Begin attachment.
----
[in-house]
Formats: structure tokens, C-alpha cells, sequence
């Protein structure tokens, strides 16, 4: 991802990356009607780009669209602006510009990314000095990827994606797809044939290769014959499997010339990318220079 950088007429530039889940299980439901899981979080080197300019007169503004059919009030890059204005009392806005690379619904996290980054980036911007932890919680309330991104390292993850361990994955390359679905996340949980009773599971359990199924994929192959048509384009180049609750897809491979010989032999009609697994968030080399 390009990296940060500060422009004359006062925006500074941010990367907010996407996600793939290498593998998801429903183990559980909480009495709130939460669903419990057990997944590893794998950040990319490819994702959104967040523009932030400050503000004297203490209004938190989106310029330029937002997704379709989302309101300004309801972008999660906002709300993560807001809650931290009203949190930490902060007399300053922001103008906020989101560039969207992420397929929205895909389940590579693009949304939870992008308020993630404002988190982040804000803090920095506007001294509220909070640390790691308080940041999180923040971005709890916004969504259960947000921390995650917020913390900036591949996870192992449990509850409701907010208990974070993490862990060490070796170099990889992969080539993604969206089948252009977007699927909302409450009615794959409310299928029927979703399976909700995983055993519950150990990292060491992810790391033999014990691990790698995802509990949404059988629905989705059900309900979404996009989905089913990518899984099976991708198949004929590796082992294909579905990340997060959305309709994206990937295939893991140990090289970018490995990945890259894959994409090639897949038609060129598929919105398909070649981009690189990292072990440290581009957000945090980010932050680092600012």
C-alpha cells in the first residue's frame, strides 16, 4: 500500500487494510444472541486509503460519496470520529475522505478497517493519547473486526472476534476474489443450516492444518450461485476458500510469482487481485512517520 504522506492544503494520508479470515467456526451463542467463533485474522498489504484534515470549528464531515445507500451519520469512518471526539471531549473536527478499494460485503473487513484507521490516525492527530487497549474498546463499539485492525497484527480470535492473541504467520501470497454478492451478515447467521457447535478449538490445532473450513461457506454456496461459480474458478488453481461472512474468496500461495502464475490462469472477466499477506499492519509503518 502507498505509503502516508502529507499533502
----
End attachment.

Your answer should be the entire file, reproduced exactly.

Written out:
[in-house]
Formats: structure tokens, C-alpha cells, sequence
């Protein structure tokens, strides 16, 4: 991802990356009607780009669209602006510009990314000095990827994606797809044939290769014959499997010339990318220079 950088007429530039889940299980439901899981979080080197300019007169503004059919009030890059204005009392806005690379619904996290980054980036911007932890919680309330991104390292993850361990994955390359679905996340949980009773599971359990199924994929192959048509384009180049609750897809491979010989032999009609697994968030080399 390009990296940060500060422009004359006062925006500074941010990367907010996407996600793939290498593998998801429903183990559980909480009495709130939460669903419990057990997944590893794998950040990319490819994702959104967040523009932030400050503000004297203490209004938190989106310029330029937002997704379709989302309101300004309801972008999660906002709300993560807001809650931290009203949190930490902060007399300053922001103008906020989101560039969207992420397929929205895909389940590579693009949304939870992008308020993630404002988190982040804000803090920095506007001294509220909070640390790691308080940041999180923040971005709890916004969504259960947000921390995650917020913390900036591949996870192992449990509850409701907010208990974070993490862990060490070796170099990889992969080539993604969206089948252009977007699927909302409450009615794959409310299928029927979703399976909700995983055993519950150990990292060491992810790391033999014990691990790698995802509990949404059988629905989705059900309900979404996009989905089913990518899984099976991708198949004929590796082992294909579905990340997060959305309709994206990937295939893991140990090289970018490995990945890259894959994409090639897949038609060129598929919105398909070649981009690189990292072990440290581009957000945090980010932050680092600012």
C-alpha cells in the first residue's frame, strides 16, 4: 500500500487494510444472541486509503460519496470520529475522505478497517493519547473486526472476534476474489443450516492444518450461485476458500510469482487481485512517520 504522506492544503494520508479470515467456526451463542467463533485474522498489504484534515470549528464531515445507500451519520469512518471526539471531549473536527478499494460485503473487513484507521490516525492527530487497549474498546463499539485492525497484527480470535492473541504467520501470497454478492451478515447467521457447535478449538490445532473450513461457506454456496461459480474458478488453481461472512474468496500461495502464475490462469472477466499477506499492519509503518 502507498505509503502516508502529507499533502